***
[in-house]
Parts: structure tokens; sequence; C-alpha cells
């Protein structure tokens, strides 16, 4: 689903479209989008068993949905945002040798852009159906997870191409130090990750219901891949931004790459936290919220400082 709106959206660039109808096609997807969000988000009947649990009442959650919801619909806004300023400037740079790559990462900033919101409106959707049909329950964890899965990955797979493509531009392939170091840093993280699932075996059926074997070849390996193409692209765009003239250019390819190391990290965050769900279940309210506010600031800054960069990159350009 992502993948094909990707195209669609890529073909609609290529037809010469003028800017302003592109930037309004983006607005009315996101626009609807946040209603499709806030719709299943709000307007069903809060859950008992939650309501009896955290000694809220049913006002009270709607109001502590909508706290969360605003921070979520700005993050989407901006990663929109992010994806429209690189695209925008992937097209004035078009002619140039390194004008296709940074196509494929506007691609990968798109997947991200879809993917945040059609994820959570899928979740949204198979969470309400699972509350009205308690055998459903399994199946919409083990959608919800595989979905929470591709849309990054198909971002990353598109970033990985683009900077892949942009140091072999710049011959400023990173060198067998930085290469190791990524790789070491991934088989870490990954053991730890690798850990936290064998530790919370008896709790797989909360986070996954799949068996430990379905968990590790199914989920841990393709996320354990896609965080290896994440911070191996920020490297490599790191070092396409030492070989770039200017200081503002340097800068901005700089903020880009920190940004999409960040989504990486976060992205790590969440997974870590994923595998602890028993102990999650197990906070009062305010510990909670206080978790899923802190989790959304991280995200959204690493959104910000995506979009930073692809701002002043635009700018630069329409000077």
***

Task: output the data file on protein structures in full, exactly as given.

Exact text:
[in-house]
Parts: structure tokens; sequence; C-alpha cells
């Protein structure tokens, strides 16, 4: 689903479209989008068993949905945002040798852009159906997870191409130090990750219901891949931004790459936290919220400082 709106959206660039109808096609997807969000988000009947649990009442959650919801619909806004300023400037740079790559990462900033919101409106959707049909329950964890899965990955797979493509531009392939170091840093993280699932075996059926074997070849390996193409692209765009003239250019390819190391990290965050769900279940309210506010600031800054960069990159350009 992502993948094909990707195209669609890529073909609609290529037809010469003028800017302003592109930037309004983006607005009315996101626009609807946040209603499709806030719709299943709000307007069903809060859950008992939650309501009896955290000694809220049913006002009270709607109001502590909508706290969360605003921070979520700005993050989407901006990663929109992010994806429209690189695209925008992937097209004035078009002619140039390194004008296709940074196509494929506007691609990968798109997947991200879809993917945040059609994820959570899928979740949204198979969470309400699972509350009205308690055998459903399994199946919409083990959608919800595989979905929470591709849309990054198909971002990353598109970033990985683009900077892949942009140091072999710049011959400023990173060198067998930085290469190791990524790789070491991934088989870490990954053991730890690798850990936290064998530790919370008896709790797989909360986070996954799949068996430990379905968990590790199914989920841990393709996320354990896609965080290896994440911070191996920020490297490599790191070092396409030492070989770039200017200081503002340097800068901005700089903020880009920190940004999409960040989504990486976060992205790590969440997974870590994923595998602890028993102990999650197990906070009062305010510990909670206080978790899923802190989790959304991280995200959204690493959104910000995506979009930073692809701002002043635009700018630069329409000077």